The Ethereum designers don't want to recant their outlandish promises, so they keep proposing increasingly complex bells-and-whistles fixes that sound impressive in a 10,000 word FAQ but won't bring the "global supercomputer" substantially any closer to reality.
> Lieut, Zalenski's mirth interrupted him at this point. "Now," he resumed," when I started for Philadelphia I was careful to take with me a 10,000-pound gauge. That was my little equipment. This, as I suppose you know, or if you don't must take my word for it, is a standard instrument. Well, as soon as the Keely people saw this gauge they said to me, 'You had better not show it to Keely. It would only anger him!' Much I cared about angering him! I wanted justice. One of his partisans, however, informed Mr. Keely that I had brought this gauge with me, and the great man replied that he would not use it. In the course of his experiments he said he had got 50,000 pounds pressure. But—observe the but—he then remarked that he had broken all the pressure gauges he had. I then quietly rejoined that I had a pressure gauge which was only capable of registering 10,000 pounds. Said I, 'I would like to have you put it on, and break it for me.' Mr. Keely made no immediate reply to this. Shortly afterward, however, he remarked, with an air of feeble assertion, 'I do not believe in pressure gauges, anyhow.'"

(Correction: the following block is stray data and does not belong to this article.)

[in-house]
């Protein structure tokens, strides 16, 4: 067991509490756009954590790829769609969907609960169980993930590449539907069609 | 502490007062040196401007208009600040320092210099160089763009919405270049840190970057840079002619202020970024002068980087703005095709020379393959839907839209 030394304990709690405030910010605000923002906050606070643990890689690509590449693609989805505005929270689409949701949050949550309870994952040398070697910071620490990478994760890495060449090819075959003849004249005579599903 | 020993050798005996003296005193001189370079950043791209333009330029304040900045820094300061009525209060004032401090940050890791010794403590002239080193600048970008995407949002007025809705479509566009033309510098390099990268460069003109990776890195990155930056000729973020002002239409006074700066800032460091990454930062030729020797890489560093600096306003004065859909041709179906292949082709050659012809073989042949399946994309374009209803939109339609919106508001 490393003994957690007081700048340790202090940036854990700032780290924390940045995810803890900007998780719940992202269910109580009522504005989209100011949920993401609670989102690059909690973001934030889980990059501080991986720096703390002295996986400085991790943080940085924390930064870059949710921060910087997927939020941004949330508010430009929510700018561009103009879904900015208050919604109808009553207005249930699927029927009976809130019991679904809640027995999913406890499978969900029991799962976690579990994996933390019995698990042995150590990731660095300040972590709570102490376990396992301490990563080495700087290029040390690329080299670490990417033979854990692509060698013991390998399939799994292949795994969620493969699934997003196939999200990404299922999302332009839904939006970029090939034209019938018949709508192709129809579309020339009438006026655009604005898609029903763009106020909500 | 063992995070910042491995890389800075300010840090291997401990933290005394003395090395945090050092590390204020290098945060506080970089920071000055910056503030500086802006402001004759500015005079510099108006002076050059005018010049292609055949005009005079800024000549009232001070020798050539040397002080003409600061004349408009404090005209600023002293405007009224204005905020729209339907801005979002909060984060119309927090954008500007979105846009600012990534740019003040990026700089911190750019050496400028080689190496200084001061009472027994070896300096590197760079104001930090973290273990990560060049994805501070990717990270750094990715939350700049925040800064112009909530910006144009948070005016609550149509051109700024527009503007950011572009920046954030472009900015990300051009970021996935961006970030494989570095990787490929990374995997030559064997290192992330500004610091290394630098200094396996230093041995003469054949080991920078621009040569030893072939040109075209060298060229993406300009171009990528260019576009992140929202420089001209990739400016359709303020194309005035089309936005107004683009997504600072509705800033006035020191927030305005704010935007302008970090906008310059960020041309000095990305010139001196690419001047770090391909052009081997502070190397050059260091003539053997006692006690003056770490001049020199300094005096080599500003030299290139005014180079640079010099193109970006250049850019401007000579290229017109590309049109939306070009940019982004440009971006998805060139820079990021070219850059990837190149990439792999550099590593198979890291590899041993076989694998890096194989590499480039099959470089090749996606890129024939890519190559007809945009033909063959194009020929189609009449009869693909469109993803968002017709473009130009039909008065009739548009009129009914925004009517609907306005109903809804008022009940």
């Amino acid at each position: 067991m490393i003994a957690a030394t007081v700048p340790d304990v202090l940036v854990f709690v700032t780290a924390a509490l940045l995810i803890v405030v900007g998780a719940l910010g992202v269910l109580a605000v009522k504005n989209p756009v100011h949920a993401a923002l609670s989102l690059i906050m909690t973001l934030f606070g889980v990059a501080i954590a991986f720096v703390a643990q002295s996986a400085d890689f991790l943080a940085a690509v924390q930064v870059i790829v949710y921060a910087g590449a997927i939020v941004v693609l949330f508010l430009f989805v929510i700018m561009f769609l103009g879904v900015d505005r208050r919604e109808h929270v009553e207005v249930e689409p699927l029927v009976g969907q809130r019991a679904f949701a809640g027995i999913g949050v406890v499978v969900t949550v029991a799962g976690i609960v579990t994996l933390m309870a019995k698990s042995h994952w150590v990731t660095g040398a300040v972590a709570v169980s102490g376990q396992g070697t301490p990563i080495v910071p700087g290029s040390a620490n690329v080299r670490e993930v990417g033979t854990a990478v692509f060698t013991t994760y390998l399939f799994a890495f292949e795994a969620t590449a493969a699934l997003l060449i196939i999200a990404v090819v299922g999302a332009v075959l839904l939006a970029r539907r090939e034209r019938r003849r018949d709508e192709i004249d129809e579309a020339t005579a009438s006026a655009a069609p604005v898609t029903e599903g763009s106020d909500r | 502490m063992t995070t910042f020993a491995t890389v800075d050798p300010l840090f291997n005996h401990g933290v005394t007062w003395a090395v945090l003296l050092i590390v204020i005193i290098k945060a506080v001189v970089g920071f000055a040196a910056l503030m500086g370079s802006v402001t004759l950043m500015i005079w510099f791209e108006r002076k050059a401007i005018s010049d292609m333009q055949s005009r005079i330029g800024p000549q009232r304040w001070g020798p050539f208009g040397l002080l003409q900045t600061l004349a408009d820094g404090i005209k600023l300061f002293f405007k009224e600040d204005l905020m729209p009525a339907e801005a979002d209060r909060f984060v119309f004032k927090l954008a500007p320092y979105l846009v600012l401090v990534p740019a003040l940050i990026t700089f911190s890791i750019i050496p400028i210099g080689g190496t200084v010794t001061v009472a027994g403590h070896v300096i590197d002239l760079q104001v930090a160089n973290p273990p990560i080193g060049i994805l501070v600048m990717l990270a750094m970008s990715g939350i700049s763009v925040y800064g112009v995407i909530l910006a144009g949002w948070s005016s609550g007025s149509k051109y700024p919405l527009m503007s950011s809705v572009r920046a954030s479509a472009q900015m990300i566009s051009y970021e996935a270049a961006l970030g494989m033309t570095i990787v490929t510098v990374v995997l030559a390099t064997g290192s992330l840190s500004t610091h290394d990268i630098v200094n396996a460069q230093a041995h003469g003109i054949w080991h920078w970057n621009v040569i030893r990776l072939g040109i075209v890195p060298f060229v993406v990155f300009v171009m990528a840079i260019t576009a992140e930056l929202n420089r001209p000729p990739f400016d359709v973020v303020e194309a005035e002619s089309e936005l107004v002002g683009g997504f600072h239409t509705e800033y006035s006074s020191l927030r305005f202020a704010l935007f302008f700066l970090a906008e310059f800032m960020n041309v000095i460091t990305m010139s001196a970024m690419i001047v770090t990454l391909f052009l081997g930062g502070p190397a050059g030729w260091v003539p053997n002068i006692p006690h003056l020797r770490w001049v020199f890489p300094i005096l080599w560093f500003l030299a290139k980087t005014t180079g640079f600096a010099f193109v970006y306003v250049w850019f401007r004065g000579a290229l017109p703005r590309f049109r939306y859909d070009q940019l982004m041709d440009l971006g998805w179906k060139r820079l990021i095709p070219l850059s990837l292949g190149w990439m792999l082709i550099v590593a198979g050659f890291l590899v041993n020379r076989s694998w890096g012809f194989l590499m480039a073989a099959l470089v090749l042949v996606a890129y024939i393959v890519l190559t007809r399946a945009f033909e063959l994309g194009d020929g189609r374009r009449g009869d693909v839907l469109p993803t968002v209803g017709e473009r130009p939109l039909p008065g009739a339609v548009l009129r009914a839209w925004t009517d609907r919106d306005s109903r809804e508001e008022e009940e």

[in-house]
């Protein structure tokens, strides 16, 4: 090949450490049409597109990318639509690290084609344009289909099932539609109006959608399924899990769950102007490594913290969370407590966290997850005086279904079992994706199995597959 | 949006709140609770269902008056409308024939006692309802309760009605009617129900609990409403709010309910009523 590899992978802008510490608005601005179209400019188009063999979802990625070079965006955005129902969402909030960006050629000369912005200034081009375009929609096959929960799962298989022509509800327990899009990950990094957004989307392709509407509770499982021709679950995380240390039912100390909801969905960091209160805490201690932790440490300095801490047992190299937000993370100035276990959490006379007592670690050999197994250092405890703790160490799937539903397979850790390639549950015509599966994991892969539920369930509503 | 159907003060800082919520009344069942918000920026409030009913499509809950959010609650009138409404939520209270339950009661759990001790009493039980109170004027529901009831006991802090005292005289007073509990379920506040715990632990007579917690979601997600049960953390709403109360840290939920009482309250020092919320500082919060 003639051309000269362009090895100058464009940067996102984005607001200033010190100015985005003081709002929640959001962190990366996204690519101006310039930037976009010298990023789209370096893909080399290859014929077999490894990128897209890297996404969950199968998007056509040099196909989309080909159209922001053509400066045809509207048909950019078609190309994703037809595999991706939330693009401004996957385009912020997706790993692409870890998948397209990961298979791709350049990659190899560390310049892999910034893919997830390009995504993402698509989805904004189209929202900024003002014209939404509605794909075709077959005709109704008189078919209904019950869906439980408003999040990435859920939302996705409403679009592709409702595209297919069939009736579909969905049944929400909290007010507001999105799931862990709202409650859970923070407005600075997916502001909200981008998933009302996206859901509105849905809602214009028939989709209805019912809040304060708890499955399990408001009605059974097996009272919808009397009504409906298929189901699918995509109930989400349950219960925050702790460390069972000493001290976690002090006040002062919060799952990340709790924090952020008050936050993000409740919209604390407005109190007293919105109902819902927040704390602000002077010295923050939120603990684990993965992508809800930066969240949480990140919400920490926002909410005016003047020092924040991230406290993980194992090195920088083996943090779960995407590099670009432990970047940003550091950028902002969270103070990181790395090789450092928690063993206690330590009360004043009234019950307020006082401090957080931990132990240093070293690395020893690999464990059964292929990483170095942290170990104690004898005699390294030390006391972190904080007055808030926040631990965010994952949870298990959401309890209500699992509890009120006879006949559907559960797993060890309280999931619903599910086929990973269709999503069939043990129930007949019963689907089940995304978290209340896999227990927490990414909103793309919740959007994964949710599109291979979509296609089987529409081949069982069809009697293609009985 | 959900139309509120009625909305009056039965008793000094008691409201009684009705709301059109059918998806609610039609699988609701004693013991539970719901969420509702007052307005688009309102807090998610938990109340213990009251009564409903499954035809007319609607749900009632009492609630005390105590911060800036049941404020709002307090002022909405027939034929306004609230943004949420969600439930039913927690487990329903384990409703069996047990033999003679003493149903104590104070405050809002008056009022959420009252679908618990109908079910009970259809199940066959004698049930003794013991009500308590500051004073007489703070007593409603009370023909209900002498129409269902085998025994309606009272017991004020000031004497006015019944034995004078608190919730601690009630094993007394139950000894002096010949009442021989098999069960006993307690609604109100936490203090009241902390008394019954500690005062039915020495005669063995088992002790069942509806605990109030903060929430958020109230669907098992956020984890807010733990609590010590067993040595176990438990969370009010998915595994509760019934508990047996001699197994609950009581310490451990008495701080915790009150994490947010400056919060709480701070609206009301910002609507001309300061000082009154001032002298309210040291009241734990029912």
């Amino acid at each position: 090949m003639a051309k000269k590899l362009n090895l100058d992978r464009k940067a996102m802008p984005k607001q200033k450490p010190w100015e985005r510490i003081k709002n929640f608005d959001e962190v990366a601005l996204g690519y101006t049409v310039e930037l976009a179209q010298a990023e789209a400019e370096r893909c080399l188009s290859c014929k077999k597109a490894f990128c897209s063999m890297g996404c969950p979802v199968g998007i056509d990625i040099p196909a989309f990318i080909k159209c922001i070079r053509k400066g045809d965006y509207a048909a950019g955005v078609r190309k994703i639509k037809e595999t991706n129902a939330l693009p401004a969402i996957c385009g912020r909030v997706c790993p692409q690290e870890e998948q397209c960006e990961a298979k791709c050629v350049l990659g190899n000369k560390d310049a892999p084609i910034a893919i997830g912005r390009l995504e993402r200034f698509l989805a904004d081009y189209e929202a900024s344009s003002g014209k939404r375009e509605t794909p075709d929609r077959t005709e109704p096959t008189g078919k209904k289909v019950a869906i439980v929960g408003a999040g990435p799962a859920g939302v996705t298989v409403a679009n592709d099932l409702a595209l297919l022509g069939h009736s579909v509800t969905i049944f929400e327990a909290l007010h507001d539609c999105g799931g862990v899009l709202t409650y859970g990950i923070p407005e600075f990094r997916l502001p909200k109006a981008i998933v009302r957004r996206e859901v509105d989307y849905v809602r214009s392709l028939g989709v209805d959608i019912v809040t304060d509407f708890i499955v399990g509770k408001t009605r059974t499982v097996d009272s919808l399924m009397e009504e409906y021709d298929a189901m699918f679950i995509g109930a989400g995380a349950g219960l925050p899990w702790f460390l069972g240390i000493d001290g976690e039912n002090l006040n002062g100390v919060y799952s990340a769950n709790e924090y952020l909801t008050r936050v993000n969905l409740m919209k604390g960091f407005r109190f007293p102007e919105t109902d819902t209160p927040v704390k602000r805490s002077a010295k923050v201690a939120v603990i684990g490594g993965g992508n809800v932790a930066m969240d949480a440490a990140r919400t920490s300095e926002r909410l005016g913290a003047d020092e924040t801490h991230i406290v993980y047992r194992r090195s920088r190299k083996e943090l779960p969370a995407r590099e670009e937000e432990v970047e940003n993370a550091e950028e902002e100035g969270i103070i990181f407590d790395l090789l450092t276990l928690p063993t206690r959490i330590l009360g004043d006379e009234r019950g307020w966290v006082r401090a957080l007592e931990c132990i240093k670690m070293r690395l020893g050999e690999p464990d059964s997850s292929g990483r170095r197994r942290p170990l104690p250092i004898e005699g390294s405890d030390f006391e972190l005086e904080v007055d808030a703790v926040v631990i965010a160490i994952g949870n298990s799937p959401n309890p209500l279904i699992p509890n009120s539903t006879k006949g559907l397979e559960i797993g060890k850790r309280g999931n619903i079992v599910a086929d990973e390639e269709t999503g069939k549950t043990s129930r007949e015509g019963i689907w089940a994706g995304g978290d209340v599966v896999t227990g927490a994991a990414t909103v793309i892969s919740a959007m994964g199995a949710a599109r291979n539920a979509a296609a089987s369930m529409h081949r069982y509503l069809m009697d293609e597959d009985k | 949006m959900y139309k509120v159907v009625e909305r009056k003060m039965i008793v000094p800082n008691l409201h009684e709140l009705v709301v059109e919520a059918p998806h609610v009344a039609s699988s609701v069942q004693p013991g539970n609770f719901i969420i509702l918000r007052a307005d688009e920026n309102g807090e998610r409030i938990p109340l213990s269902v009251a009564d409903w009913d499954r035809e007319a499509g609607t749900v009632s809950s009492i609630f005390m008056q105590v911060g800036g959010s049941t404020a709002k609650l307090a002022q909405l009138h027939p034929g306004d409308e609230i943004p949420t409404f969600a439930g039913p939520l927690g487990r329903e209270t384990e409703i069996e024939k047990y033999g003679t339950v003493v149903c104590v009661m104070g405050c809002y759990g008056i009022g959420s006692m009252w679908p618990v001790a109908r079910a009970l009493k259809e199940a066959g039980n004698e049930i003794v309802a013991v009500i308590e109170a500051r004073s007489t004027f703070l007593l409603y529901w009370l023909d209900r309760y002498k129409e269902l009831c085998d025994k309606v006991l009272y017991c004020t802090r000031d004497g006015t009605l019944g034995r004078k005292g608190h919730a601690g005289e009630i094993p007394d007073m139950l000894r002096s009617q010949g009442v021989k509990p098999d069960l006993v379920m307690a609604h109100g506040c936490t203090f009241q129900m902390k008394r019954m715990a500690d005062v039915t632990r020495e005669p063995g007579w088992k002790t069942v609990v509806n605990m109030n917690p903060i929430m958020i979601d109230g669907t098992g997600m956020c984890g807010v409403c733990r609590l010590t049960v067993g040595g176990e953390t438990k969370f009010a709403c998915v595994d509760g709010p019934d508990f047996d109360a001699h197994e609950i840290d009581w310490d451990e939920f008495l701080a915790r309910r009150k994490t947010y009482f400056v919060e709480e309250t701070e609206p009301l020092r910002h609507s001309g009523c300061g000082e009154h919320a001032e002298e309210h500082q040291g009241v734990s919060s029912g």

> The subject appeared to be excruciatingly funny to Liet. Zalenski.
"And the energetic gentleman laughed in the same strain in which the cat was heard when she feelingly exclaimed, 'Hi, Hi! I have eaten the canary!'"
"The 'etherealized vaporic force' which was so liberally poured into the ears of a large and gullible public..."
I can't get enough. It's wonderful.
The sharding stuff, however, is still iffy at the moment (I've studied it pretty closely) ...but if vitalik is confident he can make it work, I'll bet on v every time.
There are some small efforts, but I'd rather have formal methods from the beginning, not as an afterthought.
The problem is that market forces favor releasing early rather than releasing correct things. It's the MIT vs NJ paradox again, or worse is better. But this time the potential risks are much bigger.
solidity, etc sure maybe... but at that point, releasing early is probably a good thing so that you can get a whole community working on things and getting ideas and collaboration from a large group of people
*edit: unless you mean like geth, or some minimal reference client should be formally proven
There are more agile options. For example, model checking all protocols is pretty easy in comparison to theorem proving. Still a significant effort, but perhaps an order of magnitude easier.
Just because a bridge is still standing today doesn't mean it's safe. Ethereum has been almost religious in violating best practice blockchain design.
The entire .eth registar runs in a smart contract. You put your ETH in to claim the domain, others also bid during the bidding period, the winners ETH is locked away and returned when they release the domain, the rest get refunded.
Considering DNS is continually politicized and still subject to points of failure (the CAs), distributed ENS is a far better design IMO